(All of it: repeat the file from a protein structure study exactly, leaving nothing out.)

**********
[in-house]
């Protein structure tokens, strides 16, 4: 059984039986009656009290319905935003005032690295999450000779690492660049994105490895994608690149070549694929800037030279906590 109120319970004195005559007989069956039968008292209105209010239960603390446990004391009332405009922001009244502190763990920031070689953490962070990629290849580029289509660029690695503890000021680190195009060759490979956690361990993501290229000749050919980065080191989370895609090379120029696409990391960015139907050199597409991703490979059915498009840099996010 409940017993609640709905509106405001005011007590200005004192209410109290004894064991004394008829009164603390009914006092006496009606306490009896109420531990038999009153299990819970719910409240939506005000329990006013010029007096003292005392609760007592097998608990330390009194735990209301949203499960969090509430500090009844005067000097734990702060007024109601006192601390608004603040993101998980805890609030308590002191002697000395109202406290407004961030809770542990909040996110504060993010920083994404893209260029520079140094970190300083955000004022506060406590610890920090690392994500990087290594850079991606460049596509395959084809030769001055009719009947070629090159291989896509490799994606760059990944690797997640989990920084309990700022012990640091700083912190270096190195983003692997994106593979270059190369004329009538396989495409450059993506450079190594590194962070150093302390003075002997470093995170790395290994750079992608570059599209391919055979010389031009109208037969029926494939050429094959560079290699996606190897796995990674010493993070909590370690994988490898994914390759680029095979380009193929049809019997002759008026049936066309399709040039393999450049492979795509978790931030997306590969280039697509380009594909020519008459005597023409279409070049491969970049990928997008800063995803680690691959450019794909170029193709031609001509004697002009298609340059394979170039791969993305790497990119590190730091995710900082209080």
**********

[in-house]
């Protein structure tokens, strides 16, 4: 059984039986009656009290319905935003005032690295999450000779690492660049994105490895994608690149070549694929800037030279906590 109120319970004195005559007989069956039968008292209105209010239960603390446990004391009332405009922001009244502190763990920031070689953490962070990629290849580029289509660029690695503890000021680190195009060759490979956690361990993501290229000749050919980065080191989370895609090379120029696409990391960015139907050199597409991703490979059915498009840099996010 409940017993609640709905509106405001005011007590200005004192209410109290004894064991004394008829009164603390009914006092006496009606306490009896109420531990038999009153299990819970719910409240939506005000329990006013010029007096003292005392609760007592097998608990330390009194735990209301949203499960969090509430500090009844005067000097734990702060007024109601006192601390608004603040993101998980805890609030308590002191002697000395109202406290407004961030809770542990909040996110504060993010920083994404893209260029520079140094970190300083955000004022506060406590610890920090690392994500990087290594850079991606460049596509395959084809030769001055009719009947070629090159291989896509490799994606760059990944690797997640989990920084309990700022012990640091700083912190270096190195983003692997994106593979270059190369004329009538396989495409450059993506450079190594590194962070150093302390003075002997470093995170790395290994750079992608570059599209391919055979010389031009109208037969029926494939050429094959560079290699996606190897796995990674010493993070909590370690994988490898994914390759680029095979380009193929049809019997002759008026049936066309399709040039393999450049492979795509978790931030997306590969280039697509380009594909020519008459005597023409279409070049491969970049990928997008800063995803680690691959450019794909170029193709031609001509004697002009298609340059394979170039791969993305790497990119590190730091995710900082209080």